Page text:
In the past six months, news reports have cited that the undergraduate business major is considered a "default" degree - an "easy" degree where students spend less time studying than students in other degrees. Critique also has been given that a business degree is viewed by many as a path to a job, but not to a well-rounded education and enlightenment.
In light of these recent comments in the media, my advising staff and I have used this opportunity to reflect upon our undergraduate business program at the University St. Thomas.
For more than 20 years, an average of 30 percent of the incoming freshman class at St. Thomas has indicated business as its primary intended major, along with 48 percent of the transfer students. There is an increase in the percentage of students indicating interest in business from the freshman to sophomore years. We believe this increase is due to the exploration that our liberal arts curriculum and the business core allow. Students are encouraged to explore broadly before making a commitment, and after that exploration, many more students make an informed choice to select business. They do not enter business by default.
Another point recently raised in the media is that students studying business spend less time studying than do students in other majors.
Perhaps much of this difference is due to how students define "studying." In the minds of many, studying is defined as a solitary act of preparing for exams using books or other materials. Certainly business students need to master the fundamentals of their courses, and that mastery is often best obtained via solitary interaction with books and notes; however, the pedagogy of most of our courses demands that students are involved experientially in their course work.
Our business education includes a wide variety of experiences that reflect the reality of the working world, such as semester-long group projects, individual and group research and presentations, and consultation with small businesses. Additionally, service learning and internships provide students with the opportunity to apply and enhance classroom theory and gain a firsthand understanding of how business works. Most of the students we talked with agreed that their time spent in preparation for class was much more than "studying" in the traditional sense of the word. But, are they engaged in their learning? We believe that our students are perhaps even more engaged than some of their university peers because their learning extends well beyond the classroom and requires outcomes based on integration.
We also want to recognize the learning that takes place for our students through their club, co-curricular and service involvements. Would any student describe preparing for a national competition as "studying"? Doubtful. But, is the task demanding, time-consuming and developmental? Absolutely. Does this co-curricular involvement enhance their learning and prepare them to be outstanding professionals? Absolutely.
In the new Carnegie Foundation Study of undergraduate business education, recommendations include a call for business schools to integrate liberal arts and practical training. Because of our commitment to the integration of career preparation and liberal arts, all undergraduate business majors are required to take our traditional St. Thomas liberal arts core in addition to a rigorous business curriculum that includes courses in each of the functional areas of business and business ethics. Math, statistics, economics and communication are also required. The integration of career preparation and liberal arts has been a commitment of undergraduate education at St. Thomas for more than 100 years.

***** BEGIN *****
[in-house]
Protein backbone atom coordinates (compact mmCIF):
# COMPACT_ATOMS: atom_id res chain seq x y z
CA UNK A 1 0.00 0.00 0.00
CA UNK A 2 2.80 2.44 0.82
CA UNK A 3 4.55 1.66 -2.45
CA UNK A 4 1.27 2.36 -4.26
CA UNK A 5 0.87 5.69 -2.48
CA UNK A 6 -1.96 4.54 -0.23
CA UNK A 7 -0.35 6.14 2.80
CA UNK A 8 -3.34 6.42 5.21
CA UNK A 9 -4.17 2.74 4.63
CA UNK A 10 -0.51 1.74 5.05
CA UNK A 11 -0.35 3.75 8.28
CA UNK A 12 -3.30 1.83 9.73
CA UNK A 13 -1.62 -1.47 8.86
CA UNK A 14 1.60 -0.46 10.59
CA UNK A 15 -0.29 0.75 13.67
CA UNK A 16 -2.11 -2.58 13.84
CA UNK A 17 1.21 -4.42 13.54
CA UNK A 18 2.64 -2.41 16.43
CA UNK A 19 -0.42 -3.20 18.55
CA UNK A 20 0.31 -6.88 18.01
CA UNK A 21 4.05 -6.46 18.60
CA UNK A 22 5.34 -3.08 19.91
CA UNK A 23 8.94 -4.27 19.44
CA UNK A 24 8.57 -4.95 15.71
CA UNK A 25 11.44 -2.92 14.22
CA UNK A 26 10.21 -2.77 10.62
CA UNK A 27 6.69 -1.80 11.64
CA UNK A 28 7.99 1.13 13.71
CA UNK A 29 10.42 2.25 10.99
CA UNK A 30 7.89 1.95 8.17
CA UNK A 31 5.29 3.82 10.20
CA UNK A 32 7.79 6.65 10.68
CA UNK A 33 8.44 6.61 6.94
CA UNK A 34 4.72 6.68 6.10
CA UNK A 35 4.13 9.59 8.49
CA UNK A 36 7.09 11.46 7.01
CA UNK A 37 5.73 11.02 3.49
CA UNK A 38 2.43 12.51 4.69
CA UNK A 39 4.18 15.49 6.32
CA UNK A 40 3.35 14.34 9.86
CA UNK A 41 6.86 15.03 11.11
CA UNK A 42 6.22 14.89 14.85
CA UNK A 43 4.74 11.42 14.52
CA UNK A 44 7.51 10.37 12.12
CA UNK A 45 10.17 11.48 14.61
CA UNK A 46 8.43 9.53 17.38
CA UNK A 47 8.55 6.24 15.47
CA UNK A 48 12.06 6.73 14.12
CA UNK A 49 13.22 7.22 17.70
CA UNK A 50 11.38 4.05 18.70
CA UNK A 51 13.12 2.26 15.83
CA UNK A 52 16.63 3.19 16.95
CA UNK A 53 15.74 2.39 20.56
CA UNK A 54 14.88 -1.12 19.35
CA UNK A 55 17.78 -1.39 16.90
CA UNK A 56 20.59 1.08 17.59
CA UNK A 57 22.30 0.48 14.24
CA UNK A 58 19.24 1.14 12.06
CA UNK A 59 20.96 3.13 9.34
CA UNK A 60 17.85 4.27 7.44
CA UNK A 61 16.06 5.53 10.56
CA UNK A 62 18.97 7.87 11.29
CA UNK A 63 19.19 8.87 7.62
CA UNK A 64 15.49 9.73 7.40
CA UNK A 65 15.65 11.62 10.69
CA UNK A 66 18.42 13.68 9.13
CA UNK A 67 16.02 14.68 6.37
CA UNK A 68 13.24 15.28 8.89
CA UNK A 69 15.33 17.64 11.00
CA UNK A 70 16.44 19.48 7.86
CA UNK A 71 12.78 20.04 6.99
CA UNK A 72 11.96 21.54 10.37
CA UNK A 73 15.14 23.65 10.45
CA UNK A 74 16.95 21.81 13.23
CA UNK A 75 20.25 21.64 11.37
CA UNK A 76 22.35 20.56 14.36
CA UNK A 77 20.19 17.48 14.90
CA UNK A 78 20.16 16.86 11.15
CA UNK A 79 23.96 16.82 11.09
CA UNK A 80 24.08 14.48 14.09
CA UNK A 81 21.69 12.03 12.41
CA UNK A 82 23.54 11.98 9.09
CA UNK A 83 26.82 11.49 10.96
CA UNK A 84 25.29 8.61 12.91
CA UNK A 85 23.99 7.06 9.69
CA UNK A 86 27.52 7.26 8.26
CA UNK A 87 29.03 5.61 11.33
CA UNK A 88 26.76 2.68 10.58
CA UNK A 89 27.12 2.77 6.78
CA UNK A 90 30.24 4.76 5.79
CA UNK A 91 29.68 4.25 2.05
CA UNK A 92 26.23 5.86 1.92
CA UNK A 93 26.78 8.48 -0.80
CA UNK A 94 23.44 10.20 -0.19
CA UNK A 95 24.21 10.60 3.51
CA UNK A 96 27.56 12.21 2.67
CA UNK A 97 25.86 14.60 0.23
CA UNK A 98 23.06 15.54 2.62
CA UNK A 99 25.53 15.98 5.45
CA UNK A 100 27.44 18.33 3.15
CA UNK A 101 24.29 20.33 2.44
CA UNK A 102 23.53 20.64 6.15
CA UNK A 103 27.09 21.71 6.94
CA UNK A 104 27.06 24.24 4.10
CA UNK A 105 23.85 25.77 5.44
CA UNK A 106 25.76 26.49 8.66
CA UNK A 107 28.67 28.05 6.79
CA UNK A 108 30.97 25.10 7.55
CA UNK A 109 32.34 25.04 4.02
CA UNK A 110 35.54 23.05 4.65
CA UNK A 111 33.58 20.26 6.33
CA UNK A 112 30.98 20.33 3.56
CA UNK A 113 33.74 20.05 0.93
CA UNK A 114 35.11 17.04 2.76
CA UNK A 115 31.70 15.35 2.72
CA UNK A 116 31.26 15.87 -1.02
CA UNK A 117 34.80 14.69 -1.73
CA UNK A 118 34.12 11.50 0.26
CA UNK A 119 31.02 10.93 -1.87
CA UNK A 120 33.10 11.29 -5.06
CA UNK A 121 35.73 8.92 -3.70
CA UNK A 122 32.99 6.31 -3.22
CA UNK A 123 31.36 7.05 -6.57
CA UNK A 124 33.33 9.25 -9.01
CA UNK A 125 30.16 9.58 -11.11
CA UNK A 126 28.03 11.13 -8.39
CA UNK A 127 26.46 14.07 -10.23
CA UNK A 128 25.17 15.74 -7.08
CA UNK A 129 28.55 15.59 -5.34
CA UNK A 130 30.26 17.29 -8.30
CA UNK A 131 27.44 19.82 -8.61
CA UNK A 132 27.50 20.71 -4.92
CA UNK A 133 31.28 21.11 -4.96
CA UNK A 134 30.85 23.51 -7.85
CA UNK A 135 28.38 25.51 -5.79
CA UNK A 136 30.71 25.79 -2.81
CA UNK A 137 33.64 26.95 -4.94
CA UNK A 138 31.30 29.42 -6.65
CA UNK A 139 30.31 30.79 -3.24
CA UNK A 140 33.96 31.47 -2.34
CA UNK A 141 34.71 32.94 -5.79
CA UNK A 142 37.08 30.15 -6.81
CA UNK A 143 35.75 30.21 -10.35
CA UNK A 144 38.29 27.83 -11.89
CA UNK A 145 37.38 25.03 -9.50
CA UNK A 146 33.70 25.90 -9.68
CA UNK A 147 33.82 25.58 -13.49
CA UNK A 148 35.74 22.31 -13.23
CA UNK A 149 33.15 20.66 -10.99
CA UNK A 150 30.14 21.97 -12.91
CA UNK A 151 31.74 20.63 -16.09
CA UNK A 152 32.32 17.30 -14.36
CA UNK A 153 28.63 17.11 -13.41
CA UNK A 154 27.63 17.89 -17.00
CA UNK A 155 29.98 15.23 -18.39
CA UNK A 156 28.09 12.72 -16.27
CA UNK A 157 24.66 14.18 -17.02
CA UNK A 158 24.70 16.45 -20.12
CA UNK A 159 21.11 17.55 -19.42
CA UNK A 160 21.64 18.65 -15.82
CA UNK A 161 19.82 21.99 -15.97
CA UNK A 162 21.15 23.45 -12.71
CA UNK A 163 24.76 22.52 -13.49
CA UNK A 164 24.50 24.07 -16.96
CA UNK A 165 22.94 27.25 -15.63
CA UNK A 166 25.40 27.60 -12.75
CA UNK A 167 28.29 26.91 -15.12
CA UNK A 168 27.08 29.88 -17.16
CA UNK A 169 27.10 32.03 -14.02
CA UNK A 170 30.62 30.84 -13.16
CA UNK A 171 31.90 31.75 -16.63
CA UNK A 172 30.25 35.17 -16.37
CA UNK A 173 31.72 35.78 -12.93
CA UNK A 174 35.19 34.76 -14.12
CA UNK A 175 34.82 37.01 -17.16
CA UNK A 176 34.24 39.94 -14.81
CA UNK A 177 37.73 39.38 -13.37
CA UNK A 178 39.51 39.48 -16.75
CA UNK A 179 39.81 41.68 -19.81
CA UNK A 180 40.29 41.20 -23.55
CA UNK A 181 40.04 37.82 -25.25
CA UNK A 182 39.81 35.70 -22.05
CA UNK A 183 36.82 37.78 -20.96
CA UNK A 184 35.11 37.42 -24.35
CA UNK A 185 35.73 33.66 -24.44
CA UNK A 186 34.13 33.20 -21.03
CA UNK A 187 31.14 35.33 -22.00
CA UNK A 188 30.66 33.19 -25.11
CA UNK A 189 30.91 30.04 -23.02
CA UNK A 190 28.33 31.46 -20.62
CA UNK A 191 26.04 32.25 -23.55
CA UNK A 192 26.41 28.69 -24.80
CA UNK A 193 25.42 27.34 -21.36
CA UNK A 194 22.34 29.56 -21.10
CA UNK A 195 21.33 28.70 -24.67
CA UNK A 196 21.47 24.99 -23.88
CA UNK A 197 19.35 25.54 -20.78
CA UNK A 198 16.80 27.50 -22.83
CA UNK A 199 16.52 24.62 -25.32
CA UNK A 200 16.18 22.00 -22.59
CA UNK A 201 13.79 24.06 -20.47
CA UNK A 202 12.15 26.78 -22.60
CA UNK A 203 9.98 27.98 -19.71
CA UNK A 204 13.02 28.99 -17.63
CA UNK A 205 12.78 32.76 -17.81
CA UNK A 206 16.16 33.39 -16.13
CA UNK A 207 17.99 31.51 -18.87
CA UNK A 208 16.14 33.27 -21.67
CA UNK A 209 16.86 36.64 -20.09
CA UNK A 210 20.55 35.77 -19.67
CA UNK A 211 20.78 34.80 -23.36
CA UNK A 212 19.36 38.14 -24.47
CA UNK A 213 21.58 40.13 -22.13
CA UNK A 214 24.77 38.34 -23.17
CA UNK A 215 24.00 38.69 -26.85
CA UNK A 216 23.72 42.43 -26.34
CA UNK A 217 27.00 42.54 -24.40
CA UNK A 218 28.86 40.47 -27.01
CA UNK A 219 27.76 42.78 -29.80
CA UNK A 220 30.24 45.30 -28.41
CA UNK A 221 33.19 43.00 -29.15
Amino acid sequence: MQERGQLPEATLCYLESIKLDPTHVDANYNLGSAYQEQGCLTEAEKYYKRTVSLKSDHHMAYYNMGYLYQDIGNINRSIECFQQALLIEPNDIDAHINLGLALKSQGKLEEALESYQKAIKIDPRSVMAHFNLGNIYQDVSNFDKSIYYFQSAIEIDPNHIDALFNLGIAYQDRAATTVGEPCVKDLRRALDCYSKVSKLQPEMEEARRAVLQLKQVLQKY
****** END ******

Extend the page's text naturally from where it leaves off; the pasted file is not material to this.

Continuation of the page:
And, for the past 20 years, all business majors complete a 40- hour service course, Business Learning through Service. While students may not begin their BUSN200 course enthusiastic about what they will learn, most students leave recognizing that learning while engaging in meaningful partnerships with the community is a fundamental outcome of this course. Business is the only major at St. Thomas that has a service requirement for graduation for all of its undergraduate students. We are proud of our history of this structured learning for our students, which helps them develop both the skills and the philosophy to become significant community partners and agents of change.
So, are undergraduate students selecting business as their major because of a lightened demand on their intellects or their preparation? That is not the makeup of the students we observe and interact with each day; rather, we see students who are highly engaged in preparing themselves to be outstanding leaders who will serve their businesses and communities well, students who are trying to master the skills that will be demanded of them to move our communities, our country and our globe ahead. We work with students who often are responding to "a calling" to ensure that their employees, their customers, their investors and all of their other stakeholders are treated well and fairly. Slackers? Looking for an easy degree? We don’t think so. We know our students are individuals who are striving hard to make a difference through their future organizational lives.
Read more from B. Magazine